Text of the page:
If you have a MPN on file with the federal government, you are no longer required to complete a new promissory note for each new loan. Notes expire after 10 years. When this happens, you must sign a new MPN. However, previous borrowers will still receive disclosure notices listing the amounts of their loan(s) and the anticipated disbursement dates.
Federal Student Aid outlines the basic eligibility requirements in detail:
- Demonstrate financial need (for most programs)
- Be a U.S. citizen or an eligible noncitizen
- Have a valid Social Security number (with the exception of students from the Republic of the Marshall Islands, Federated States of Micronesia, or the Republic of Palau)
- Be registered with Selective Service, if you’re a male (you must register between the ages of 18 and 25)
- Be enrolled or accepted for enrollment as a regular student in an eligible degree or certificate program
- Be enrolled at least half time to be eligible for Direct Loan Program funds
- Maintain satisfactory academic progress in college or career school
- Sign the certification statement on FAFSA form stating that:
- You are not in default on a federal student loan
- You do not owe money on a federal student grant
- You will use federal student aid only for educational purposes
- Show you’re qualified to obtain a college or career school education through one of the following:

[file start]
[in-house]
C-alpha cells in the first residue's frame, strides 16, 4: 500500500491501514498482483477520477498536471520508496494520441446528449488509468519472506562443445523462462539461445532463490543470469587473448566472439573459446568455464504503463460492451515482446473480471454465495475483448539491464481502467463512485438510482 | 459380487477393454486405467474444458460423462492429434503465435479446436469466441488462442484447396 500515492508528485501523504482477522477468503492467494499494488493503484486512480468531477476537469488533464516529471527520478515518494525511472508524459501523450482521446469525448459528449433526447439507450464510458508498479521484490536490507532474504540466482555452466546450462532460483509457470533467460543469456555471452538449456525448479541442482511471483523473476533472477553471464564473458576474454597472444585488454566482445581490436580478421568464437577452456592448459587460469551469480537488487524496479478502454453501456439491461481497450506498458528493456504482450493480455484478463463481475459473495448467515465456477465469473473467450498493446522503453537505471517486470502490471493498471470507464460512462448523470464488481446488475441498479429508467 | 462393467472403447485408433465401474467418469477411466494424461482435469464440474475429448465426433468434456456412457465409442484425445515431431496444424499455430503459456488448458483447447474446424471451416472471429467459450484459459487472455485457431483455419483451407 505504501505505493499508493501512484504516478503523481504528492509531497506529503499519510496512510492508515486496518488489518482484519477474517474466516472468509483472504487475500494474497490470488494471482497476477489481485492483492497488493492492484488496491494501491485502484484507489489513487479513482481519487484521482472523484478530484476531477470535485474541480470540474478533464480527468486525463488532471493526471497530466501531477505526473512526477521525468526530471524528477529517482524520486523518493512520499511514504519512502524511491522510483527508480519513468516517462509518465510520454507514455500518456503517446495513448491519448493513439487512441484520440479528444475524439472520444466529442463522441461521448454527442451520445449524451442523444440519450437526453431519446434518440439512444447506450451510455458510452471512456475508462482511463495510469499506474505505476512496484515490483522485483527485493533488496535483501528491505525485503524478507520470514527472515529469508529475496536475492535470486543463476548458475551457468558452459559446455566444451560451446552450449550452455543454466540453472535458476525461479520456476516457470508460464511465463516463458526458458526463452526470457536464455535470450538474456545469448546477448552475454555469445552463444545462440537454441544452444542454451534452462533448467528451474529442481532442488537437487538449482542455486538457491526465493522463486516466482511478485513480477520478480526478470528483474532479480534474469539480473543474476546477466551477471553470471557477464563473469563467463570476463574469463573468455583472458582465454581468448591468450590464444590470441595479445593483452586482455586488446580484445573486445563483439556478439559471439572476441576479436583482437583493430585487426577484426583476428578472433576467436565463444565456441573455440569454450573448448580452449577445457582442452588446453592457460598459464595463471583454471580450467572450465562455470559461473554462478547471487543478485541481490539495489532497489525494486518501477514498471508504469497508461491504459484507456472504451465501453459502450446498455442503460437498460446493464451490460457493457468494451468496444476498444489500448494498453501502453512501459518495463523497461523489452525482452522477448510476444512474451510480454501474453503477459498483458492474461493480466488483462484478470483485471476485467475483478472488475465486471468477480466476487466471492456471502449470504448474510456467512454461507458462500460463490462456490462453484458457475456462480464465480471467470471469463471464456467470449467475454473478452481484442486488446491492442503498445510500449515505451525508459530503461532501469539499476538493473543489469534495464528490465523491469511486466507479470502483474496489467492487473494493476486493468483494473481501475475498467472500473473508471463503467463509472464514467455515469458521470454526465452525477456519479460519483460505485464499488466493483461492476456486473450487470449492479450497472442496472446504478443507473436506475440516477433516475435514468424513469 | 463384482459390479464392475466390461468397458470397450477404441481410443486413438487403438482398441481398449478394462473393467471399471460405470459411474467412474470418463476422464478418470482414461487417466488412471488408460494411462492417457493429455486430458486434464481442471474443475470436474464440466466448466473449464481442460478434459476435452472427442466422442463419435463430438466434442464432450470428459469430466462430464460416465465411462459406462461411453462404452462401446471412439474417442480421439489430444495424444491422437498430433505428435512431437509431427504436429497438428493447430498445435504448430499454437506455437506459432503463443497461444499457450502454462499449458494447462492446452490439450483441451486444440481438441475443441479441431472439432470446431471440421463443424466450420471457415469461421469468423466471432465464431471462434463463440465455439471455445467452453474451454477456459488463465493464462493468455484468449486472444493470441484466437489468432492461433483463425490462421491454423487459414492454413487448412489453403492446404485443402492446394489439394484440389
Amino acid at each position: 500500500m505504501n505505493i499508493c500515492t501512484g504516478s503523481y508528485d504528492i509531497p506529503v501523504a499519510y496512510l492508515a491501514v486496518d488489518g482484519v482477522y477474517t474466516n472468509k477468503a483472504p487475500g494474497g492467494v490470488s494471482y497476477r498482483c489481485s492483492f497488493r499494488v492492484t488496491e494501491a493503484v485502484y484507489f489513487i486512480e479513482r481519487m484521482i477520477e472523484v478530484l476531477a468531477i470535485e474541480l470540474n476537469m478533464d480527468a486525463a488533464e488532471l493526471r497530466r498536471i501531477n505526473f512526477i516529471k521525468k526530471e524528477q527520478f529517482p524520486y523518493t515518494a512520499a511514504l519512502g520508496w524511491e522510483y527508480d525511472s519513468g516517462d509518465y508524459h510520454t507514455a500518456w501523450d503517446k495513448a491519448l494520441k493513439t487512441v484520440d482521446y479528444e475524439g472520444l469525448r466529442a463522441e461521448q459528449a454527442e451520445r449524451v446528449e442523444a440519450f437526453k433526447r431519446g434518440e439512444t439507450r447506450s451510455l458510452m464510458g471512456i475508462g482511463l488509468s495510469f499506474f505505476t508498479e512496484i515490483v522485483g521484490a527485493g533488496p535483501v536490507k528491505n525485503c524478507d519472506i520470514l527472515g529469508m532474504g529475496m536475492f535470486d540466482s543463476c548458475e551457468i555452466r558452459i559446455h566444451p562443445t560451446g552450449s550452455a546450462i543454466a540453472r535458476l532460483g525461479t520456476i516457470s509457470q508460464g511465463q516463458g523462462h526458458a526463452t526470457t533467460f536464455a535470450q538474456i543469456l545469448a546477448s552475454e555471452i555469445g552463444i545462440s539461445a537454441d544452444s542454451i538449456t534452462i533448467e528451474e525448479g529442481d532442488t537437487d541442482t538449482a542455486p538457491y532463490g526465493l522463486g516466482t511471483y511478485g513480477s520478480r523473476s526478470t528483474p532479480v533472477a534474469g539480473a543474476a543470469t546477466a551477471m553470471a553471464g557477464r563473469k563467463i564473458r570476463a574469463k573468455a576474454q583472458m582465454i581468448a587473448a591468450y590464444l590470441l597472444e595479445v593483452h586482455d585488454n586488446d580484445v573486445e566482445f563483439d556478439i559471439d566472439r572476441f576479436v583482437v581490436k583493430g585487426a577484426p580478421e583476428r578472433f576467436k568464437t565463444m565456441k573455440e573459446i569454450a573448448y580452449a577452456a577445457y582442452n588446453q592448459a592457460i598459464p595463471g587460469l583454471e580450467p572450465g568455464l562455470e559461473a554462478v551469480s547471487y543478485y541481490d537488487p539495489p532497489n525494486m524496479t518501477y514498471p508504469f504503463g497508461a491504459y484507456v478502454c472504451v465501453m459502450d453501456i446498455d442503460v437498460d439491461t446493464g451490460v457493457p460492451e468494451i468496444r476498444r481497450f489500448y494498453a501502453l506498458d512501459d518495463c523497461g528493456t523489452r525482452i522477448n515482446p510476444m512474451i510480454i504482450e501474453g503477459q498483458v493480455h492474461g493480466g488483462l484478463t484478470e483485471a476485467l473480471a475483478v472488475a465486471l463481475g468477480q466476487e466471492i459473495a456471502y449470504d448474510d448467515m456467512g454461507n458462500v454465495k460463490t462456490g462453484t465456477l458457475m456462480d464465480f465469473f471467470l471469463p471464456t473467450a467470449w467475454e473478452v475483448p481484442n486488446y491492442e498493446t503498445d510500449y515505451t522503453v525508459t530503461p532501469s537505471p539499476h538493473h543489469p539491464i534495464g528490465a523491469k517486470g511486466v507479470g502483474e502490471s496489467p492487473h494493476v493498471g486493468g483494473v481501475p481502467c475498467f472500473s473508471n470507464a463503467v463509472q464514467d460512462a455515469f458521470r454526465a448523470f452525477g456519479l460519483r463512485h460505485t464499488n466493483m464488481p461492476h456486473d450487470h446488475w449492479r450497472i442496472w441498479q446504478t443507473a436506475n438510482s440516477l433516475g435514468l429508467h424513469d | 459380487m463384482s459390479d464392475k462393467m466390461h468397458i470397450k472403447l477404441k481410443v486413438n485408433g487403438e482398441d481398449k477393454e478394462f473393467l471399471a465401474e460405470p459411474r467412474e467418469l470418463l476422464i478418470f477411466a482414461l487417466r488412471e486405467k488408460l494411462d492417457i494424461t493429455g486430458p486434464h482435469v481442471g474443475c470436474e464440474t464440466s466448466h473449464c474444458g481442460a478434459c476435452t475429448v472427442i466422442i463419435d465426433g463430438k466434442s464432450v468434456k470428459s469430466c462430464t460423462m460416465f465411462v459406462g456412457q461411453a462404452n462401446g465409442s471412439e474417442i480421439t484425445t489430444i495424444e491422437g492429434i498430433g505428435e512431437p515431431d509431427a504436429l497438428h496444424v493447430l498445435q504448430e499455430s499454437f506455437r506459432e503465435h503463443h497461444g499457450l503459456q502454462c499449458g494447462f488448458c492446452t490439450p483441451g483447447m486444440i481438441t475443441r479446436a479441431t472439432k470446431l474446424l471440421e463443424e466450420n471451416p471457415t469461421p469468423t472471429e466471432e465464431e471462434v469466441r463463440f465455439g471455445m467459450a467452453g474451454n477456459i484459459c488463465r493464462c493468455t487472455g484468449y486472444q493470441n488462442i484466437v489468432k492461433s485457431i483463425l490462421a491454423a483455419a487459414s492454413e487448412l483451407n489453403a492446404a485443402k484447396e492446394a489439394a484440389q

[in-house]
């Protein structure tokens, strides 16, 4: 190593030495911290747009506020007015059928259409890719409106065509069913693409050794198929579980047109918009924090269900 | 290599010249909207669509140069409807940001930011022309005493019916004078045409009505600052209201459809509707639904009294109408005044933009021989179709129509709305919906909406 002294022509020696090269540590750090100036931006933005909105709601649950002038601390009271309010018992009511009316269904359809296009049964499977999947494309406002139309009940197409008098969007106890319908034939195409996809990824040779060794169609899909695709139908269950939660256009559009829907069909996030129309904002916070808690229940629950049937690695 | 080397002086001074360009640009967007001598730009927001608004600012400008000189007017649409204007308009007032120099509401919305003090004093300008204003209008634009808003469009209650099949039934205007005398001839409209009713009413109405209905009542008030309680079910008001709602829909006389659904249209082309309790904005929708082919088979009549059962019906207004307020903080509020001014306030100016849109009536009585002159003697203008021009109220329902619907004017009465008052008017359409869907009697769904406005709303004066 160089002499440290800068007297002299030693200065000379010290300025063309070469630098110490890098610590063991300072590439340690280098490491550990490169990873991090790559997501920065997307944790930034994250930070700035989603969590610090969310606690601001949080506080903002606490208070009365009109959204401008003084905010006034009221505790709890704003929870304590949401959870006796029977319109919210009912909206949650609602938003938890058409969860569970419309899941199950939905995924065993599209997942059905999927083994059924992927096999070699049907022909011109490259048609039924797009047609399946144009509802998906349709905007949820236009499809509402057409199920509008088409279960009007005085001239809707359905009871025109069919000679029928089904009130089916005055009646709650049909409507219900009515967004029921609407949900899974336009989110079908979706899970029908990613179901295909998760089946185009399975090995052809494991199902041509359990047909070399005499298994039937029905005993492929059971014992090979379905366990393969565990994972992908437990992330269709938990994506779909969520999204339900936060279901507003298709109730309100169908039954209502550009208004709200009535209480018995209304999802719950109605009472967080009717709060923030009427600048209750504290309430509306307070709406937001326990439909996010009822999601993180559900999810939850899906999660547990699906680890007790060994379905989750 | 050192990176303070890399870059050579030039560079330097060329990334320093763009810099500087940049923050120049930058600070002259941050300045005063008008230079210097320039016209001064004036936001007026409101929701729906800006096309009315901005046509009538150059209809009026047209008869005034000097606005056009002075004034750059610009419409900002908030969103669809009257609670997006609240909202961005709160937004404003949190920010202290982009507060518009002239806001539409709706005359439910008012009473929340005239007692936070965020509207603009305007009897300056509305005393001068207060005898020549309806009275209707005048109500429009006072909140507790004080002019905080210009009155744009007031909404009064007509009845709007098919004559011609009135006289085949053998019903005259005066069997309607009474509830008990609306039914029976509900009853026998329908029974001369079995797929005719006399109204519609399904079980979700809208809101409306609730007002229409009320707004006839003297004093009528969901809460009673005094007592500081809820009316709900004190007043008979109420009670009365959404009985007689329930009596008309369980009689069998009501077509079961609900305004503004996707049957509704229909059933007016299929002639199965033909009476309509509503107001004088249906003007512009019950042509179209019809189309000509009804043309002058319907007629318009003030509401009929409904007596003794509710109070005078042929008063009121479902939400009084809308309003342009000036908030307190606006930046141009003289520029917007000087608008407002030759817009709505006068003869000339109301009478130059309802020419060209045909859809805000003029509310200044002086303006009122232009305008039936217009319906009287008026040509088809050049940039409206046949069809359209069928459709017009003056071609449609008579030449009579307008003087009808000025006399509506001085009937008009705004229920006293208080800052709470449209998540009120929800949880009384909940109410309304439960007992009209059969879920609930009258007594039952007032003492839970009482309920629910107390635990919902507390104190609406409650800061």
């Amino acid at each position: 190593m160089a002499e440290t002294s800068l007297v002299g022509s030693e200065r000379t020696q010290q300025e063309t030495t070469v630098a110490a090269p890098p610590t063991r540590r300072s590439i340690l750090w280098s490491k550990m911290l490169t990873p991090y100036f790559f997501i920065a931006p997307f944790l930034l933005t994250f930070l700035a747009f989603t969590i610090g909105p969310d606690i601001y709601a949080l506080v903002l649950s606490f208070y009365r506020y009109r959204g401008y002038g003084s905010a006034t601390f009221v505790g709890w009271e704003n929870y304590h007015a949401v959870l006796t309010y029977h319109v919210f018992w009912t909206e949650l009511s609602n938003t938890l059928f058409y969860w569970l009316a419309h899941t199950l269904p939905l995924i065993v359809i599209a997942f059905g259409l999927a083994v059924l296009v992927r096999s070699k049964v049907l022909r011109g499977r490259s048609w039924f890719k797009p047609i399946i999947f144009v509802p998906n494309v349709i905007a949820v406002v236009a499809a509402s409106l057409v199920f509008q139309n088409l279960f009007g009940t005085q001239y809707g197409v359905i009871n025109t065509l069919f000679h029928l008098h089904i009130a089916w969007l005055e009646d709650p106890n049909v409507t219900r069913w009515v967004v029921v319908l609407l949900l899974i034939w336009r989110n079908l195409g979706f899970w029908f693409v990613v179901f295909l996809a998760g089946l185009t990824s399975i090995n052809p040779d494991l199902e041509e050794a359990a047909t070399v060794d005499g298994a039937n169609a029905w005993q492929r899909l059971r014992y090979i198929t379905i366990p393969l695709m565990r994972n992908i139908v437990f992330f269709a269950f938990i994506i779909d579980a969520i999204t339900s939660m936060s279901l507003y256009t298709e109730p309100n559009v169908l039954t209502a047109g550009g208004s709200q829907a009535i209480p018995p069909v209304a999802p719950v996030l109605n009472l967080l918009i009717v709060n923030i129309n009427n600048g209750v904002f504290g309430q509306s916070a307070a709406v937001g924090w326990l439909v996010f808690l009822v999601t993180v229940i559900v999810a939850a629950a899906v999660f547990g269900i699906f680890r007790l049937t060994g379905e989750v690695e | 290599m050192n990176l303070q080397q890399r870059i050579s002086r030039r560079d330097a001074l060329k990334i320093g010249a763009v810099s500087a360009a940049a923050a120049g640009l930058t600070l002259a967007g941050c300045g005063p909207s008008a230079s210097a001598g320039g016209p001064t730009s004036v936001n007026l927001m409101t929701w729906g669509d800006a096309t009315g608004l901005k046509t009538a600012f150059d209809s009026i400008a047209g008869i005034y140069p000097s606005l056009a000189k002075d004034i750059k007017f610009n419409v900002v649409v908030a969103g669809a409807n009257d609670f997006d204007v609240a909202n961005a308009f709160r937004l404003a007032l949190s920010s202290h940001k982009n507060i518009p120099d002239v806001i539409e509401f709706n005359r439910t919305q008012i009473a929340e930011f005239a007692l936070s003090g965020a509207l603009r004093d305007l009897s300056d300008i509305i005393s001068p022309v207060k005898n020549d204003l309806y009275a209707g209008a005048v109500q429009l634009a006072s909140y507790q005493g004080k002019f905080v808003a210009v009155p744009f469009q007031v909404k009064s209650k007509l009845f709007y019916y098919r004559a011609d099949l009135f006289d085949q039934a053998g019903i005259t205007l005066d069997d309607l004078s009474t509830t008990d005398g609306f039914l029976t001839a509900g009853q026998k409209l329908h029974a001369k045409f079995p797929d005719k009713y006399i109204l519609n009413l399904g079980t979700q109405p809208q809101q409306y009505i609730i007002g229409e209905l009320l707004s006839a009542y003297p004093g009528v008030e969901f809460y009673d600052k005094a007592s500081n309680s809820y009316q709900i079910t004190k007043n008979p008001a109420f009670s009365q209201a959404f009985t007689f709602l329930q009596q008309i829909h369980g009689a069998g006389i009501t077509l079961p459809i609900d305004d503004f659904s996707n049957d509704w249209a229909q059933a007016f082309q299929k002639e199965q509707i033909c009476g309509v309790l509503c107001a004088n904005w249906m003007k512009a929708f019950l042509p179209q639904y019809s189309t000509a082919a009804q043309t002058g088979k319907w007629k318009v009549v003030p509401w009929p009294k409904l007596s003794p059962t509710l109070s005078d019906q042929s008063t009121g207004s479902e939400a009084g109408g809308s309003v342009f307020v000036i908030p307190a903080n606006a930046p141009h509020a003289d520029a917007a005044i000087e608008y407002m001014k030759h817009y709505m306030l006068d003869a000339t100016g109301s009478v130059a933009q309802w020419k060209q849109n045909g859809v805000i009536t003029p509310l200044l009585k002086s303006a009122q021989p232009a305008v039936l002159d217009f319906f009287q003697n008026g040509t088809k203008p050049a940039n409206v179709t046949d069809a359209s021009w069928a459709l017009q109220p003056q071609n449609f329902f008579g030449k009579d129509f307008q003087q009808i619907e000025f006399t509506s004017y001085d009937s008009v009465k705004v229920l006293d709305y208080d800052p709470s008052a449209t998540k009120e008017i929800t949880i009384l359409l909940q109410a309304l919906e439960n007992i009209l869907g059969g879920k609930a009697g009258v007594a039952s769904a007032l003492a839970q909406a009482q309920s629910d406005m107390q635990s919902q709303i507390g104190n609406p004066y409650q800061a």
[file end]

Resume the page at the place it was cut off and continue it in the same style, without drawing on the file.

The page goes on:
- Having a high school diploma or a recognized equivalent, such as a General Educational Development (GED) certificate
- Completing a high school education in a homeschool setting approved under state law (or — if state law does not require a homeschooled student to obtain a completion credential — completing a high school education in a homeschool setting that qualifies as an exemption from compulsory attendance requirements under state law)
- Enrolling in an eligible career pathway program and meeting one of the "ability-to-benefit" alternatives described on the website
Most students, with the exception of international students, are eligible to receive financial aid from the federal government to help pay for graduate school. A student’s age, race, or field of study won’t affect their eligibility for federal student aid. While income is taken into consideration, it does not automatically prevent a student from getting federal student aid.
In order to be eligible for federal student aid, a student must be registered at least half time (six credits/WIUs). Courses taken as a non-matriculated student and/or audited courses do not count toward a student’s eligibility to receive federal student aid.
Students with criminal convictions for crimes related to controlled substances may not be eligible for federal financial aid.
Yes. Many families mistakenly think they don't qualify for aid and prevent themselves from receiving financial aid by failing to apply for it. In addition, there are a few sources of aid, such as unsubsidized (interest begins accruing upon disbursement) Direct and Graduate PLUS loans, that are available regardless of need. The FAFSA form is free. There is no excuse for not applying.
No. You can apply for financial aid any time after October 1 of the year prior to your enrollment. To actually receive funds, however, you must be admitted and enrolled at CUNY.
You can apply for financial aid even before you've been accepted to a college. Most applicants follow this guideline:
- Fall: Submit the FAFSA as soon as possible after October 1 of the year before you plan to enroll.